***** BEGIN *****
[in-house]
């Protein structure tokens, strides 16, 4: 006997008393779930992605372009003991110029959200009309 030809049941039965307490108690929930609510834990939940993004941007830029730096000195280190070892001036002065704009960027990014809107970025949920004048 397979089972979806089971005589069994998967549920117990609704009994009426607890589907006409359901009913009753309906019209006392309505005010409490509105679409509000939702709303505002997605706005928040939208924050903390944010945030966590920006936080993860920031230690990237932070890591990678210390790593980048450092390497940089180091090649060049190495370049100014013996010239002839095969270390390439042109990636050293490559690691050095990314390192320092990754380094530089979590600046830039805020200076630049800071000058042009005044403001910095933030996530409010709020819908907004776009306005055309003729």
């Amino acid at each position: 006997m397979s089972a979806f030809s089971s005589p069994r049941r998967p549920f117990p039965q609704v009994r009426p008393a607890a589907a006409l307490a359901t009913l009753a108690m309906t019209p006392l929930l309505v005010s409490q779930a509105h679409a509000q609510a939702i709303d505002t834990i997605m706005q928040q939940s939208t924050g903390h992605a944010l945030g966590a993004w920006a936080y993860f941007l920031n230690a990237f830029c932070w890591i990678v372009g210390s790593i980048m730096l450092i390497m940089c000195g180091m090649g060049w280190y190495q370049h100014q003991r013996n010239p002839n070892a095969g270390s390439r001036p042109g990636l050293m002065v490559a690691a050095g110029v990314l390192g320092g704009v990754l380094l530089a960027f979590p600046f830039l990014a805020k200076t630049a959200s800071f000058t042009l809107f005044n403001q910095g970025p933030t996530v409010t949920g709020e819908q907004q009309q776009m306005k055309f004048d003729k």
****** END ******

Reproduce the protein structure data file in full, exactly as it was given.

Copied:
[in-house]
């Protein structure tokens, strides 16, 4: 006997008393779930992605372009003991110029959200009309 030809049941039965307490108690929930609510834990939940993004941007830029730096000195280190070892001036002065704009960027990014809107970025949920004048 397979089972979806089971005589069994998967549920117990609704009994009426607890589907006409359901009913009753309906019209006392309505005010409490509105679409509000939702709303505002997605706005928040939208924050903390944010945030966590920006936080993860920031230690990237932070890591990678210390790593980048450092390497940089180091090649060049190495370049100014013996010239002839095969270390390439042109990636050293490559690691050095990314390192320092990754380094530089979590600046830039805020200076630049800071000058042009005044403001910095933030996530409010709020819908907004776009306005055309003729």
């Amino acid at each position: 006997m397979s089972a979806f030809s089971s005589p069994r049941r998967p549920f117990p039965q609704v009994r009426p008393a607890a589907a006409l307490a359901t009913l009753a108690m309906t019209p006392l929930l309505v005010s409490q779930a509105h679409a509000q609510a939702i709303d505002t834990i997605m706005q928040q939940s939208t924050g903390h992605a944010l945030g966590a993004w920006a936080y993860f941007l920031n230690a990237f830029c932070w890591i990678v372009g210390s790593i980048m730096l450092i390497m940089c000195g180091m090649g060049w280190y190495q370049h100014q003991r013996n010239p002839n070892a095969g270390s390439r001036p042109g990636l050293m002065v490559a690691a050095g110029v990314l390192g320092g704009v990754l380094l530089a960027f979590p600046f830039l990014a805020k200076t630049a959200s800071f000058t042009l809107f005044n403001q910095g970025p933030t996530v409010t949920g709020e819908q907004q009309q776009m306005k055309f004048d003729k």